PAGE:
Nate, we will cross paths some day and I too look forward to that. If there is an event featuring a particular speaker or devoted to a particular topic I might show but I think I'm done with these open forum events.

Rodger, I'm glad to hear you're okay. I hope the "busy" is a good busy...as in things are going well at the Portico.


Michael - Ouch! I hate it that you feel the EV group is too small for you to benefit from the conversation. I don't know enough about the Anabaptists to comment on that aspect, but I can assure you that not all of us who are part of EV share a "progressive" ideology. In fact, some of us are old school conservatives.

But the emerging (little "e") church is much bigger, in all ways, than Emergent Village. And you are doing so much to spread the word through your thoughtful, prolific blog. Thank you, friend.

Michael W. Kruse

Thanks, David for the kind remarks about the blog. Here is another reflection I would add that might give some perspective.

I realize that for a great many folks at these large EV events are coming from conservative Evangelical backgrounds. Progressive spins on social justice issues are a new world to them and it taps into passions they have that have been denied expression. Thus, there is a lot of energy behind this stuff.

I'm a theologically conservative Christian in a mainline denomination where vast swaths of the hierarchy and seminaries are not. (I use term "theologically conservative" loosely because in a great many Evangelical denominations and settings I would be to liberal.) Social Justice is virtually the religion of many and progressive politics is the sacrament. General Assembly meetings are filled with business that deal with eco-justice, boycotting companies because of alleged social injustice, opposing free-trade agreements, supporting fair trade initiatives, condemning US imperialism, sustainable growth, sanctuary movements, etc., etc., etc. This stuff permeates national conferences held by the denomination.

I know that if I go to these events I will find other people like me. But I’m also aware that a narrow range of theological perspectives and applications is what is going to be on the agenda for the broader discussion. I’m a bystander and an outsider talking with other outsiders. That is precisely how I feel at these national big EV get togethers!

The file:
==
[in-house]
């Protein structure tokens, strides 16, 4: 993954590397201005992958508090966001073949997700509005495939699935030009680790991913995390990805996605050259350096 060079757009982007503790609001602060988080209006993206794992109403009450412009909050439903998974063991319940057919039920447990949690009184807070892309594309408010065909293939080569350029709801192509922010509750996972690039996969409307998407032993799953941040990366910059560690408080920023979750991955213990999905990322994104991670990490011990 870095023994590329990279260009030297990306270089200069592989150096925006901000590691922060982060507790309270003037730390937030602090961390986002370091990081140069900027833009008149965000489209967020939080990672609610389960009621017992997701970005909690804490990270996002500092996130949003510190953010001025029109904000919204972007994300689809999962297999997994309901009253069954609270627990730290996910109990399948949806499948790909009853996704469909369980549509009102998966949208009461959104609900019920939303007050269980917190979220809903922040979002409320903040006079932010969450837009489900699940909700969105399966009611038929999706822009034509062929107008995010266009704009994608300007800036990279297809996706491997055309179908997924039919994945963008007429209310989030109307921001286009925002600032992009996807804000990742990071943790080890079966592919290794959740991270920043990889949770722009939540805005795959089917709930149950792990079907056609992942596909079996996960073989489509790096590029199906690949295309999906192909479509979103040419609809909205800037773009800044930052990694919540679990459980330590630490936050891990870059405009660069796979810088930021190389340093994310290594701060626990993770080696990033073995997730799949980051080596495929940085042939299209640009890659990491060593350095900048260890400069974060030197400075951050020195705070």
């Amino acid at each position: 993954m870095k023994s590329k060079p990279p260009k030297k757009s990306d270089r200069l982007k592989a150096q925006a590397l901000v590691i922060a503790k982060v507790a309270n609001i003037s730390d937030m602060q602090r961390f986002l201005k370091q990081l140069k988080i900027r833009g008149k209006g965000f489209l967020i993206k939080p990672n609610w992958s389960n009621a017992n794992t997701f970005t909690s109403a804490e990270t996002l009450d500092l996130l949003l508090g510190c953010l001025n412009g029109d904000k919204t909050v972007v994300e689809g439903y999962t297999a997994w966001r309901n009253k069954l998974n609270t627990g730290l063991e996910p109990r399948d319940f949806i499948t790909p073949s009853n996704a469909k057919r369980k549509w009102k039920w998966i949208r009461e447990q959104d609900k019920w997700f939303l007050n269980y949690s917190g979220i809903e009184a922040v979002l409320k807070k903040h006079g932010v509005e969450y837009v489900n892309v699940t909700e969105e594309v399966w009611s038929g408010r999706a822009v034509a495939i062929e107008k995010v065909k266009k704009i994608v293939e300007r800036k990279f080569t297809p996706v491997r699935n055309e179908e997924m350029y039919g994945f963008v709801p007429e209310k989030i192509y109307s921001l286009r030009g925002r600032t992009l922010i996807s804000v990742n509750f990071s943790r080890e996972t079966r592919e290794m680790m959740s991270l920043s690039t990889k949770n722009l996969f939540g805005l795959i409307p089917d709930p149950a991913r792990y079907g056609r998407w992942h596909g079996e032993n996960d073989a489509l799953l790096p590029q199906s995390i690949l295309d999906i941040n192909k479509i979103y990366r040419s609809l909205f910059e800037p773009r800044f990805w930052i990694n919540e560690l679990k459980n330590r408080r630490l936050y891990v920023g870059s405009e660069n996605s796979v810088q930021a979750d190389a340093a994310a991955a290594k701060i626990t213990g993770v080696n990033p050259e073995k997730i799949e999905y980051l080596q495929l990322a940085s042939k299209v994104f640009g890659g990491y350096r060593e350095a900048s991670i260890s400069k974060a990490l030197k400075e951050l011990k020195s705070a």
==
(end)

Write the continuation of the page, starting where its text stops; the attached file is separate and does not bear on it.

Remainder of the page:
A friend of mine recently made an insightful observation. He said that the emerging church has made an enormously helpful contribution toward recovering sound missiology but it is married to an ill conceived Christian anthropology. That pretty much nails it for me to.

I think the attraction of many mainline types is that they gravitate to the progressive social justice agenda of EV related events and they see the missiological focus as being the missing piece from their lethargic mainline denominations (Presby, Lutheran, Methodist, Episcopal, etc.). In short, EV events feel very much like mainline meetings without the institutional trappings. It feels like anything but new and emerging.

Mike Clawson
Emergent (capital "E")/Emergent Village = An organization with a board and staff that conducts events.

Ironically though, none of the organizers of this gathering were part of the Emergent Village board or staff (though of course the EV staff actually only consists of one very part-time coordinator). We're just a bunch of friends who wanted to do a conference together and invited some of the EV guys to come and participate.

Also, AFAIK none of us are anabaptists, though we're not opposed to learning from them. And I don't even know if all of the seven of us that planned the conference would call ourselves "politically progressive", though I do confess that I'm not afraid of that owning that label personally.

Anyhow, we're sorry you didn't come. My wife was looking forward to meeting you in real life.


Michael W. Kruse

Hi Mike. I’ve helped put on some events in the past and I know what hard work it is. It looks to me like you guys put together a top rate meeting. So first, congratulations on pulling the thing off.

The website has EV first up on its list of “Brought to you By” and I figured “Emergent” in the name of the gathering was not without permission. That is what I’m reacting to. My attraction to the emerging church, going back to my connections with Jacob’s Well in 1998, has been the missional focus. But when I come to these larger gatherings I get a different feel.

I used the word Anabaptist. In as sense, I view Anabaptists as the Protestant version of Monasticism. Central to Anabaptism is a sense of separatism from larger culture in order to create more pure communities. Missional monasticism is an irreconcilable oxymoron for me. I understand monasticism to have emerged because of a false duality that emerged in the church between the sacred and the secular. I think there was only one session on this specifically lead by Karen (who I have met and really appreciate) but I see shades of it in other session descriptions. I’m not saying anyone leading the event is Anabaptist nor am objecting to being in dialog with Anabaptists/Monastics. I’m saying pursing this stuff holds no interest for me.

The sessions that did have some appeal to me concerning missional issues like local and global poverty we are lead by people connected with progressive groups like Bread for the World, Faith in Place, Jubilee USA, and Social Redemption Network. Been there, done that, ad nauseam. I’m in a Mainline denomination where this is stuff is ubiquitous. I’ve been deeply connected with the Evangelical Left in the past. I live in a neighborhood that votes 90% Democrat. Again, I’ve got not problem being in dialog with progressives but interested in a progressive convention. :)